“Well my daughter used to come to VICI when she was little but now she goes to Secondary school, she doesn’t really need you anymore… does she?” A great question that parents committed to their child’s language learning should ask and they are right to wonder.
Here at VICI we’re thinking: ‘But you’ve built all the wonderful foundations of helping the child play with the language, and when they’re now mature enough that we really could start to push them towards fluency, that’s when you think school can take over?’
Why is your school teaching French? Obviously it is part of the curriculum and their goal is to get children to pass an exam. They’re not there to inspire the children to be bilingual. They’re certainly not there, and don’t have the capacity, to get your children to be really good orally, which 90% of the time is what matters out there in the real world.
Much like my own bilingual son, who is learning Spanish instead of French this is an option where you continue with French at VICI and choose a different language at school. Of course it does depend on their ability, but because they’re still carrying on with their French at VICI and now they’ve been introduced to another language at school and they’re doing really well.
For other children, perhaps who have started to learn a language later, we can support them with the language they are learning in school to ensure they thrive and get the best of both worlds.
We want parents to move away from this idea that “Oh my child will be bored in the French class if they carry on with you.”, or, “My child doesn’t need to come anymore because they go to Secondary school; the school can take care of it.” If they really want to invest in their children’s future, they need to think differently, understand how we contribute to true fluency.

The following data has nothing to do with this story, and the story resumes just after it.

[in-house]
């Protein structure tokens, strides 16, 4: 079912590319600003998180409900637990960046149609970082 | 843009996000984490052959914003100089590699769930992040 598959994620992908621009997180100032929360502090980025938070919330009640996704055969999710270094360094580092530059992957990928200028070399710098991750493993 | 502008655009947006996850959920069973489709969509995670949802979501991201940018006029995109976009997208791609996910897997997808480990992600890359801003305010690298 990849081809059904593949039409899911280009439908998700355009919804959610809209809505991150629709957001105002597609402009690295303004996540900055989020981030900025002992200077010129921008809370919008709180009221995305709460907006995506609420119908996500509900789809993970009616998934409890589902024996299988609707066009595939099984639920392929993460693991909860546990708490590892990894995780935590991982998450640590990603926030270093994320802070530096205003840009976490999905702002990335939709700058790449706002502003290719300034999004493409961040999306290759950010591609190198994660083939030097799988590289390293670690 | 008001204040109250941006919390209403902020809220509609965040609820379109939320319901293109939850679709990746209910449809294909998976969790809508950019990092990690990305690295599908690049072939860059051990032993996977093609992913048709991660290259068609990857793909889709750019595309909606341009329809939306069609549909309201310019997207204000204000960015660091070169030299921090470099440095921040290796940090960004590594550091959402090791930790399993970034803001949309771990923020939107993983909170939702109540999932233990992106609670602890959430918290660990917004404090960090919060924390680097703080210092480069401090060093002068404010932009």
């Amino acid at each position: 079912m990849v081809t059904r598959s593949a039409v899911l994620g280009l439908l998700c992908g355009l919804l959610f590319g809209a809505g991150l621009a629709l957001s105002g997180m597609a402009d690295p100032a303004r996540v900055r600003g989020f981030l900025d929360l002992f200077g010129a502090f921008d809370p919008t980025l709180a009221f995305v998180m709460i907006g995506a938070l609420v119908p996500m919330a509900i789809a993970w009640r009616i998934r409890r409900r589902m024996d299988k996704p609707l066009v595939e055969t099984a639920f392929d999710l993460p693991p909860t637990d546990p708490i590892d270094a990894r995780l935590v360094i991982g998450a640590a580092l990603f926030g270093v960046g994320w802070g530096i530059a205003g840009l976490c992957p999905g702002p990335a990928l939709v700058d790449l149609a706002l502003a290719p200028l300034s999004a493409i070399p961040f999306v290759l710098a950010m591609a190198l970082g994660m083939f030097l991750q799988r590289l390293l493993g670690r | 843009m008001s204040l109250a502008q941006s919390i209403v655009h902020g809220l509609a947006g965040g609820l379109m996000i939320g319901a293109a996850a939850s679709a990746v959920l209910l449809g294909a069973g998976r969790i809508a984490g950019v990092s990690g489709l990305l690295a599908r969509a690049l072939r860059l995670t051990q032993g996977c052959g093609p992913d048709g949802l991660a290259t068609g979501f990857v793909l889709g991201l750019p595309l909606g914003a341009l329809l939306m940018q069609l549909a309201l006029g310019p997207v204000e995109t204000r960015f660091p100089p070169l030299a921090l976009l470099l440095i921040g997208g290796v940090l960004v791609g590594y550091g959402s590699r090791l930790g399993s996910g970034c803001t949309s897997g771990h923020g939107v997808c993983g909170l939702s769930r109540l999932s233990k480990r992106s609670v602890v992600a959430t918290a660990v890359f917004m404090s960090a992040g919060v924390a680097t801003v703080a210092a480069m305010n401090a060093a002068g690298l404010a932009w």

I often use an analogy with parents I speak to and I say: “Well, my kids do music at school and they are introduced to instruments, but I still pay for Sacha’s guitar lessons, because I realise that they’re not really going to make him a musician, because that’s not what they’re focussed on, but they are introducing him to it.”
P.E is a prime example in my opinion. All children do P.E at school, from 5-18. That doesn’t mean that we don’t pay for our kids to go to football or tennis club.
Now we totally get that it’s hard to convince teenagers to take on extra study and perhaps they’d rather go out with their mates. But I also think that they have in their head that the school is going to deliver language learning, especially if suddenly the parents are pushing less for it.
When we lose students in these circumstances it is often is a real, real shame, because when they’ve developed such a great ear for languages at a young age and they stop in the middle of Secondary school to focus on exams; then 90% of the time, they won’t take it at A-Level, because once again it all became this idea of taking a language, rather than embracing languages for their future.